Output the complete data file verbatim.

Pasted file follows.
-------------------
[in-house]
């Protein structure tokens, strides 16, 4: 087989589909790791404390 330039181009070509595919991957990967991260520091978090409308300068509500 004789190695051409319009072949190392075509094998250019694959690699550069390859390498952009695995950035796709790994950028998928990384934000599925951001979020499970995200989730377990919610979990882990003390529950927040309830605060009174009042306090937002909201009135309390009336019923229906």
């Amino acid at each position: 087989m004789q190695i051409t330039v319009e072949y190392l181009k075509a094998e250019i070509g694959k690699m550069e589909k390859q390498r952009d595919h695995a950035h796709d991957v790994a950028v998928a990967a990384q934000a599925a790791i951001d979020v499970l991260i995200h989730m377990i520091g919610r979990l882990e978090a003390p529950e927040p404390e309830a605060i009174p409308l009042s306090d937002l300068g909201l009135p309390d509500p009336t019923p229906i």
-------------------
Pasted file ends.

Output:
[in-house]
């Protein structure tokens, strides 16, 4: 087989589909790791404390 330039181009070509595919991957990967991260520091978090409308300068509500 004789190695051409319009072949190392075509094998250019694959690699550069390859390498952009695995950035796709790994950028998928990384934000599925951001979020499970995200989730377990919610979990882990003390529950927040309830605060009174009042306090937002909201009135309390009336019923229906």
């Amino acid at each position: 087989m004789q190695i051409t330039v319009e072949y190392l181009k075509a094998e250019i070509g694959k690699m550069e589909k390859q390498r952009d595919h695995a950035h796709d991957v790994a950028v998928a990967a990384q934000a599925a790791i951001d979020v499970l991260i995200h989730m377990i520091g919610r979990l882990e978090a003390p529950e927040p404390e309830a605060i009174p409308l009042s306090d937002l300068g909201l009135p309390d509500p009336t019923p229906i």